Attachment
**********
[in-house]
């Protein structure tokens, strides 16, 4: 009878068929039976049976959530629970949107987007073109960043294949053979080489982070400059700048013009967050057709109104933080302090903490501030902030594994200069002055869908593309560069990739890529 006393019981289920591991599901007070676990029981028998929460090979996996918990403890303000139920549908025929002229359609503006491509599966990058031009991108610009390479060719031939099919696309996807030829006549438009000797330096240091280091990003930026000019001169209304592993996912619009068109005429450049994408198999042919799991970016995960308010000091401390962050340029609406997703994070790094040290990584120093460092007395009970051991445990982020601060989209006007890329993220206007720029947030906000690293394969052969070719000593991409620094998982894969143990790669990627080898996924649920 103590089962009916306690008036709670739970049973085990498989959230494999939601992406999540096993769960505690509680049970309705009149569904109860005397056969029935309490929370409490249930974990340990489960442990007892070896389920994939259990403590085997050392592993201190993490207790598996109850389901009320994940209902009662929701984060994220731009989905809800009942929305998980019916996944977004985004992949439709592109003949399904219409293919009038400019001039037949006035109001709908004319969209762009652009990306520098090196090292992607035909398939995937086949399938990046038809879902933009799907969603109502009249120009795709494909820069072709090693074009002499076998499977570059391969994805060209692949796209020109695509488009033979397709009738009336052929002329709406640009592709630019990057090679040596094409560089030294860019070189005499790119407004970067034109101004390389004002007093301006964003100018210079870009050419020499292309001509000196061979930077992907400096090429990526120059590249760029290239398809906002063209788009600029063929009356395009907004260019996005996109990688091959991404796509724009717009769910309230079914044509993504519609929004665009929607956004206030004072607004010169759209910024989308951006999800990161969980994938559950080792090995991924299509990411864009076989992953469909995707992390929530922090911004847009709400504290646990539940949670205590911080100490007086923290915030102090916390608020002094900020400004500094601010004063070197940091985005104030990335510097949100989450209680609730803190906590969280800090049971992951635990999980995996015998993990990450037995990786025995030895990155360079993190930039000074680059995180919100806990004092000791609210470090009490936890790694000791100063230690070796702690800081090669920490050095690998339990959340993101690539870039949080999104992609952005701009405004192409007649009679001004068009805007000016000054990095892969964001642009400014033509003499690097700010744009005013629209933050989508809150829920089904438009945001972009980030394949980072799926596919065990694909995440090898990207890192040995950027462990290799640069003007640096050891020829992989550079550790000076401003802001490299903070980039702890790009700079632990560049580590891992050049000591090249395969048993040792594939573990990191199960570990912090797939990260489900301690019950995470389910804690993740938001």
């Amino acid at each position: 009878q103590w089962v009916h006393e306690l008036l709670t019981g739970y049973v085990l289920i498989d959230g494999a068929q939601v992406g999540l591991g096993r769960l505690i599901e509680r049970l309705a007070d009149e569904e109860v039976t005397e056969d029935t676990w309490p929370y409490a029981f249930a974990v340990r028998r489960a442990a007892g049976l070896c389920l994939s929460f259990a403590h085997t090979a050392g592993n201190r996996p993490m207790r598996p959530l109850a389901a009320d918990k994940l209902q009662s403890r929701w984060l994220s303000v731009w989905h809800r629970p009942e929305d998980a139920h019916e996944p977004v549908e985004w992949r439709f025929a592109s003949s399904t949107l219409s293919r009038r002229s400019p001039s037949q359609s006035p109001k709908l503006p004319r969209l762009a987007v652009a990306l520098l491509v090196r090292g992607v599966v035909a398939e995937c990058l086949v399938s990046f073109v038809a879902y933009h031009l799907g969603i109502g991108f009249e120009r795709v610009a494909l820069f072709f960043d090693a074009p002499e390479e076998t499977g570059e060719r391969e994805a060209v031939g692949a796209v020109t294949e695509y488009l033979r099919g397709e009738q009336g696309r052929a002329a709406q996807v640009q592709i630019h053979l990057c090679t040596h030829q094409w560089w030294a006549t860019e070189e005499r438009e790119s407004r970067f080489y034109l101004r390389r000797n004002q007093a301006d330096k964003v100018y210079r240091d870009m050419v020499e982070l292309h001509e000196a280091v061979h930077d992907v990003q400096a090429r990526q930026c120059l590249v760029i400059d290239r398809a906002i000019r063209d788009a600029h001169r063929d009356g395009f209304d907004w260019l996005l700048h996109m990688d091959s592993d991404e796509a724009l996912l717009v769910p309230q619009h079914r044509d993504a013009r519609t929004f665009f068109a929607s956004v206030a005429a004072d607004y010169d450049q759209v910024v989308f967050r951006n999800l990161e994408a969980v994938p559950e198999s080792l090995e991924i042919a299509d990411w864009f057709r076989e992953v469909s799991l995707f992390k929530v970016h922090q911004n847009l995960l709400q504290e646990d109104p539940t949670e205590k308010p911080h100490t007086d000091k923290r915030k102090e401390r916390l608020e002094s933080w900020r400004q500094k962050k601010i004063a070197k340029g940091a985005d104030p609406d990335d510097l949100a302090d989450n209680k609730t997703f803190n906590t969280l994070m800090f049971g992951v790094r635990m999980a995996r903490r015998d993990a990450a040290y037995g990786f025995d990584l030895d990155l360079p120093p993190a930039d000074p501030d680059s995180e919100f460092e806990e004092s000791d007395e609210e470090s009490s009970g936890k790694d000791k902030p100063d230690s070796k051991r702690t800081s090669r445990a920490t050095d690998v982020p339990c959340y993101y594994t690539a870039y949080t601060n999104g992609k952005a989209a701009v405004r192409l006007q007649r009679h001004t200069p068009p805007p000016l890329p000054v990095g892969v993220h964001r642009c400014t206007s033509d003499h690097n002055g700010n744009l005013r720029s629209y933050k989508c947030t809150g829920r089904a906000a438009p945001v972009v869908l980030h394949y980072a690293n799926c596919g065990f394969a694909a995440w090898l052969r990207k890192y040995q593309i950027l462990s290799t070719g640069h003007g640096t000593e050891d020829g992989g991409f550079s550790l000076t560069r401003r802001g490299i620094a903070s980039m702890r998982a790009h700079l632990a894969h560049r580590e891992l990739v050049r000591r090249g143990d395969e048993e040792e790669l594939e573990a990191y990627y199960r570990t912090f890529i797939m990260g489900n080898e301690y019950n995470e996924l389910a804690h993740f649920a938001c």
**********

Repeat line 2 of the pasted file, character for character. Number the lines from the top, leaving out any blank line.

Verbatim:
């Protein structure tokens, strides 16, 4: 009878068929039976049976959530629970949107987007073109960043294949053979080489982070400059700048013009967050057709109104933080302090903490501030902030594994200069002055869908593309560069990739890529 006393019981289920591991599901007070676990029981028998929460090979996996918990403890303000139920549908025929002229359609503006491509599966990058031009991108610009390479060719031939099919696309996807030829006549438009000797330096240091280091990003930026000019001169209304592993996912619009068109005429450049994408198999042919799991970016995960308010000091401390962050340029609406997703994070790094040290990584120093460092007395009970051991445990982020601060989209006007890329993220206007720029947030906000690293394969052969070719000593991409620094998982894969143990790669990627080898996924649920 103590089962009916306690008036709670739970049973085990498989959230494999939601992406999540096993769960505690509680049970309705009149569904109860005397056969029935309490929370409490249930974990340990489960442990007892070896389920994939259990403590085997050392592993201190993490207790598996109850389901009320994940209902009662929701984060994220731009989905809800009942929305998980019916996944977004985004992949439709592109003949399904219409293919009038400019001039037949006035109001709908004319969209762009652009990306520098090196090292992607035909398939995937086949399938990046038809879902933009799907969603109502009249120009795709494909820069072709090693074009002499076998499977570059391969994805060209692949796209020109695509488009033979397709009738009336052929002329709406640009592709630019990057090679040596094409560089030294860019070189005499790119407004970067034109101004390389004002007093301006964003100018210079870009050419020499292309001509000196061979930077992907400096090429990526120059590249760029290239398809906002063209788009600029063929009356395009907004260019996005996109990688091959991404796509724009717009769910309230079914044509993504519609929004665009929607956004206030004072607004010169759209910024989308951006999800990161969980994938559950080792090995991924299509990411864009076989992953469909995707992390929530922090911004847009709400504290646990539940949670205590911080100490007086923290915030102090916390608020002094900020400004500094601010004063070197940091985005104030990335510097949100989450209680609730803190906590969280800090049971992951635990999980995996015998993990990450037995990786025995030895990155360079993190930039000074680059995180919100806990004092000791609210470090009490936890790694000791100063230690070796702690800081090669920490050095690998339990959340993101690539870039949080999104992609952005701009405004192409007649009679001004068009805007000016000054990095892969964001642009400014033509003499690097700010744009005013629209933050989508809150829920089904438009945001972009980030394949980072799926596919065990694909995440090898990207890192040995950027462990290799640069003007640096050891020829992989550079550790000076401003802001490299903070980039702890790009700079632990560049580590891992050049000591090249395969048993040792594939573990990191199960570990912090797939990260489900301690019950995470389910804690993740938001």